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Sherlock

The Mysterious Serial Killer Who Terrified Nazi-Occupied Paris

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© The New York Times
Three months before D‑Day, in 1944, some Parisians in the chic 16th Arrondissement started complaining about thick smoke with an acrid smell emanating from the stately town house at 21 rue Le Sueur. Worried about a chimney fire, one neighbor finally called the authorities. They discovered that the mansion's basement was festooned with human bones, its coal stove burning body parts. A smaller outbuilding housed a mysterious, virtually soundproof triangular room. The former stable hid a pit about 10 feet deep filled with quicklime and rotting flesh.

Thus was uncovered one of history's most macabre bouts of serial killing. The official victim count was 27; other estimates ranged sharply upward.

The investigation soon centered on the building's owner, Marcel Petiot, a quick-witted, charming doctor with a checkered past. Petiot finagled state reimbursement for unorthodox treatments, often double-­dipping by charging patients too, and was implicated in narcotics dealing. He also claimed to be part of a Resistance organization helping people, especially Jews, escape Nazi Europe, for a sizable fee.

Sherlock

Norfolk, UK: Litcham Cryptogram - a medieval mystery

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© Unknown
A community archaeology project based in Norfolk has stumbled upon a medieval mystery that has so far defied the best efforts of both archaeologists and historians to unravel its meaning.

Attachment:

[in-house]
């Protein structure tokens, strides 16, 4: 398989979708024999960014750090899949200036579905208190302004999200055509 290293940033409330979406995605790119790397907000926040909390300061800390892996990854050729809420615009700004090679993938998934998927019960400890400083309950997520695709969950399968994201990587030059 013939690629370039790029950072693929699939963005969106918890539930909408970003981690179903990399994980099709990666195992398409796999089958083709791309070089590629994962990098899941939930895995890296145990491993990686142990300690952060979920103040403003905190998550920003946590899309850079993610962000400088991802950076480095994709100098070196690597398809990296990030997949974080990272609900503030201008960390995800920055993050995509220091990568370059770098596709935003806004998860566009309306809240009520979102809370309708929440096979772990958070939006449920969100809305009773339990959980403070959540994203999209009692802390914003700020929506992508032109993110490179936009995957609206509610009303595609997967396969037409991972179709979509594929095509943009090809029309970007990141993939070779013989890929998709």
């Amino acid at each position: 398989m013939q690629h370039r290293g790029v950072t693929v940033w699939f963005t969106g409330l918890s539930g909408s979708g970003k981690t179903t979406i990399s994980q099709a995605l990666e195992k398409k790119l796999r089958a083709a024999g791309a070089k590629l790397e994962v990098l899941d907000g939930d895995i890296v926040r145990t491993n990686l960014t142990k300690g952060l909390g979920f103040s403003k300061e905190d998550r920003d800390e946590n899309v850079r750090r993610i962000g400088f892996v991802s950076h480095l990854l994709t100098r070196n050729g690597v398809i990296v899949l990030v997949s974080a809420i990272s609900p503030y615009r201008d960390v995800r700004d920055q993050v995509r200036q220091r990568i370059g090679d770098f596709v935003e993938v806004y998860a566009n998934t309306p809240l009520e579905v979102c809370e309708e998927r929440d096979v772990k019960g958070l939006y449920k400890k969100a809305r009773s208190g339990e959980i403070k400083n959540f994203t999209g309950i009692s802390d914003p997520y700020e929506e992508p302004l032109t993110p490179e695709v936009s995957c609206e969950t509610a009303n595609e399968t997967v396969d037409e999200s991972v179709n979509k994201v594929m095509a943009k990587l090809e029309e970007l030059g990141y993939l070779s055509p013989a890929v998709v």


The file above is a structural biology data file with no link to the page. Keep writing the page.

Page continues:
Whilst examining a rural Norfolk church, members of the Norfolk Medieval Graffiti Survey (NMGS) came across an intriguing inscription etched deeply into one of the pillars of the building. The discovery, made in All Saints church, Litcham, was traditionally thought to be the work of a pilgrim travelling to the important shrine of Walsingham in North Norfolk. However, closer inspection of the inscription using new technology revealed that all was not as it seemed.

The Litcham Cryptogram

"The inscription is known as the Litcham Cryptogram", explained Project Director Matthew Champion, "and has been known about for some decades. Indeed, it was the reason that we chose to carry out one of our first surveys in All Saints. We were interested in looking to see if the church contained further graffiti inscriptions that had not been previously recorded".

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© Norfolk Medieval Graffiti Survey
Litcham Cryptogram.
The initial survey work soon proved that the Litcham Cryptogram was by no means the only inscription to be found in the church. Within a matter of days the survey had identified over fifty individual images and inscriptions etched into the soft stone pillars of the church. "Almost every pillar was covered with inscriptions", continued Matthew, "and it was clear that there had once been many more. However, our attention kept coming back to the Litcham Cryptogram".

Sherlock

Russia: Tiny Drone Reveals Ancient Royal Burial Sites

A miniature airborne drone has helped archaeologists capture images for creating a 3-D model of an ancient burial mound in Russia, scientists say.

Archaeological sites are often in remote and rugged areas. As such, it can be hard to reach and map them with the limited budgets archaeologists typically have. Scientists are now using drones to extend their view into these hard-to-reach spots. "There are a lot possibilities with this method," said researcher Marijn Hendrickx, a geographer at the University of Ghent in Belgium.

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© Marijn Hendrickx
A 3-D model of a Scythian burial mound based on images captured by a micro-drone.
The machine tested in a remote area in Russia called Tuekta was a four-propeller "quadrocopter": the battery-powered Microdrone md4-200. The fact it is small ? the axis of its rotors is about 27 inches (70 cm) ? and weighs about 35 ounces (1,000 grams) made it easy to transport, and researchers said it was very easy to fly, stabilizing itself constantly and keeping at a given height and position unless ordered to do otherwise.